to have tangible, cheering fans in the stands than to provide skewed and misleading attendance figures to the NCAA. CMU and its athletic department need to regain its focus in attracting not only students, but alumni and the Mount Pleasant community as well. When it comes to recruiting sought after high school players, a majority are invited to games and given sideline passes. How many would commit to a school with such a uninterested crowd? In 2009, the university caused more problems by severely restricting the pre-game tailgating policy. In 2008, the reported attendance was averaged at 20,448 per game. By 2011 — after limiting alcohol and external sound systems – CMU reported an average attendance of 10,466.

Maxwell Lowe Well, let’s see: Failgate, Dan Enos, Pro style offense, weeknight games, bad weather, the NCAA sacrificing its in person game experience for TV - it’s a toxic combination for attendance.

Grant Kenney This was an issue even before the stricter tailgating rules took effect. Seems a no-brainer what was bound to happen AFTER those rules were implemented.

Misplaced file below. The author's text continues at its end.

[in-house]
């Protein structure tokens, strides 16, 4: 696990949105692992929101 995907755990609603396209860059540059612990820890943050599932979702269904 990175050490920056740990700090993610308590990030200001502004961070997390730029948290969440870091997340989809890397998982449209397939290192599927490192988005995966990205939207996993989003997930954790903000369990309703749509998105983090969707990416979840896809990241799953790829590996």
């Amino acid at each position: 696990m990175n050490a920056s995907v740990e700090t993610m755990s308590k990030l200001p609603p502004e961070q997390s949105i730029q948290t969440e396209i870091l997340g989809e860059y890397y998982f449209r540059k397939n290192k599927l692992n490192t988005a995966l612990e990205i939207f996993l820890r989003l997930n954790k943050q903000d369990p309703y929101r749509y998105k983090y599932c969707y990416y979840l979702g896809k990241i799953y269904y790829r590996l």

The athletic department needs to do more to market what it’s like to attend a football game in Mount Pleasant. It needs to do more to engage students to increase the actual attendance figures. Last year, Michigan State University added two large video boards and a new sound system to their football stadium. This year, MSU’s athletic department plans to invest $2 million in a Wi-Fi system to increase fan interaction. Last month, the University of Texas became the third team in the Big 12 to allow – and sell – alcohol at nearly every athletic event on campus. Many others, including schools in the Big 10, sell beer at their stadiums. It’s up to CMU if we want to retain our shrinking fan base and revitalize the football program. So far, as the statistics show, our athletic department isn’t selling a product students buy into. Whether it’s increased fan engagement, varied halftime entertainment or simply the offer of being able to drink a cold one at the next game – more can be done to actually increase our attendance beyond sidestepping NCAA requirements.